If you just don't think about them, they're not real, right?
That's how many students tend to think about the thousands or -- in extreme cases -- hundreds of thousands of dollars they borrow in student loans over the course of their higher education.
After graduation, most students are entitled to one six-month "grace period" to get a job before they must start their federal loan payments, according to the National Student Loan Data System for Students. But when time's up, reality sinks in -- and fast.
The Consumer Financial Protection Bureau, however, estimates that one-fourth of the American workforce may be eligible for repayment or loan-forgiveness programs, the Associated Press reported last month.
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Figuring out which loan forgiveness programs you qualify for can require some legwork, but you could be surprised by the number of options, says Betsy Mayotte, director of regulatory compliance at Saltmoney.org, an organization that authored "60+ ways to get rid of your student loans (without paying them)".
"When we counsel people, what we get all the time is that people don't know all these options exist, these lower payments, these programs," Mayotte says. "They think it's either you pay (your student loans), or you get in trouble. And it's just not like that."
Many humanitarian and public-sector jobs are eligible for loan forgiveness, Mayotte says, so that "borrowers can follow their passions instead of their bills." That way, someone who wants to be a public defender, for example, will not be deterred by an expensive law degree.
Of course, there is no way to escape student loan debt scot-free, as many federal programs require qualifications, research and lots of fine print. But doing your homework can pay off, Mayotte says.
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What's the first step? Simply talk to your loan provider, Mayotte says. Loan providers are very familiar with federal programs and will be able to help borrowers determine which programs make sense for their circumstances.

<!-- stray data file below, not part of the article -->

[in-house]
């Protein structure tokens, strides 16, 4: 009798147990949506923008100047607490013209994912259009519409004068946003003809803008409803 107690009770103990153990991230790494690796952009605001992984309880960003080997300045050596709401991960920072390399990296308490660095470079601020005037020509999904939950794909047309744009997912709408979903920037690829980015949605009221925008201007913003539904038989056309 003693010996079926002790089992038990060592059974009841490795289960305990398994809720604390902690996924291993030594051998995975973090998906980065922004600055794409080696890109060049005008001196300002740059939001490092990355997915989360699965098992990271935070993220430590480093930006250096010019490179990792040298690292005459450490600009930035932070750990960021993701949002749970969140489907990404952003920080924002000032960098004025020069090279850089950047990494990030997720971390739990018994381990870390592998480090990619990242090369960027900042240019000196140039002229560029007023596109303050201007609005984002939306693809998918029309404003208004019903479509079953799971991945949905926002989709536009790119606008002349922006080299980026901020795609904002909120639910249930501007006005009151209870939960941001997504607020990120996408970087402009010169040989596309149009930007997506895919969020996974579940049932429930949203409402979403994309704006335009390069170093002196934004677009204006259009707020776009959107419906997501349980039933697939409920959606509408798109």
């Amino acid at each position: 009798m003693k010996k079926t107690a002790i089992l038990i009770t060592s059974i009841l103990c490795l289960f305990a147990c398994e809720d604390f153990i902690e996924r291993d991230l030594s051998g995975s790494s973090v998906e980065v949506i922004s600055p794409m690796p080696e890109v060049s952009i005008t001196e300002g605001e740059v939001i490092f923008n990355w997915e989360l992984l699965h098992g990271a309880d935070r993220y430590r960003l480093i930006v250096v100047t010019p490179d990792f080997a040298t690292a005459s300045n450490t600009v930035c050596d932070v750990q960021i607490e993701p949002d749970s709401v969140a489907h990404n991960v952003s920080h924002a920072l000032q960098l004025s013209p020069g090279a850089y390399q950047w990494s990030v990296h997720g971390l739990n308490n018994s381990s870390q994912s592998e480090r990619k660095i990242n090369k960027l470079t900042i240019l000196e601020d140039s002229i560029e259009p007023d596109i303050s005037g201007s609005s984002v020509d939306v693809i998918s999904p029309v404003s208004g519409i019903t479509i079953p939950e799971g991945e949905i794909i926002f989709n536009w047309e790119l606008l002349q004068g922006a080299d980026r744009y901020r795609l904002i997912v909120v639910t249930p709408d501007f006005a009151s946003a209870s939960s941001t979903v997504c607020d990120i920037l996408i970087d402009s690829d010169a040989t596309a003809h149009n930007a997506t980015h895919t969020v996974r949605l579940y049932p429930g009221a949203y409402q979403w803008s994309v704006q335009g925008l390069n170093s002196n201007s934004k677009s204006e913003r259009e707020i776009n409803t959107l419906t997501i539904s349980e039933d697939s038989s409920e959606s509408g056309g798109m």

Below are four ways borrowers can have their federal student loans forgiven through a variety of government programs.
1. Become a public school teacher in a low-income area. Thanks to the government's Teacher Forgiveness Program, up to $17,500 of your federal Stafford loans or the entirety of your Perkins loans can be forgiven in exchange for five consecutive, full-time years as a teacher at certain low-income elementary or secondary schools.
2. Join the military. From the Army to the National Guard, each branch of the military has its own student loan forgiveness program. Forgiven loan amounts usually depend on the level of rank achieved. Those interested should contact their preferred branch to learn about their options, Mayotte suggested.
3. Apply for the Income-Based Repayment Plan. Just about everyone should consider applying for the Income-Based Repayment Plan, Mayotte says. The program adjusts students' monthly loan payments to be no more than 15% of their "discretionary" income (the amount of money they make that falls above the federal poverty level).
Take, for example, a recent grad who makes $20,000. Because the federal income level within the contiguous United States is $11,490, that means he only makes $8,510 in discretionary income. Under the IBR, he would only have to make payments that were 15% of that $8,510, which equals about $106 a month.
It's entirely possible, Maylotte says, that some recent graduates make so little that they qualify to make $0 payments.
After 25 years of making these adjusted loan payments, the borrower's remaining balance is completely forgiven.
4. Get a public service, government or non-profit job. Those who borrowed money under the William D. Ford Federal Direct Loan program can apply to the Public Service Loan Forgiveness Program. In this program, full-time employees in the public service or non-profit sector can have the remainder of their outstanding debt forgiven after they successfully make 120 qualified loan payments.
What kinds of jobs qualify as public service?
"Any employment with a federal, state or local government agency, entity, or organization or a not-for-profit organization that has been designated as tax-exempt by the Internal Revenue Service (IRS) under Section 501(c)(3) of the Internal Revenue Code (IRC)," according to the U.S. Office of Education's federal student aid website. Some 501(c)(3) organizations that pay taxes are still included in the program, however, if they fall under a specified list of public services such as early-childhood education or public-interest law services.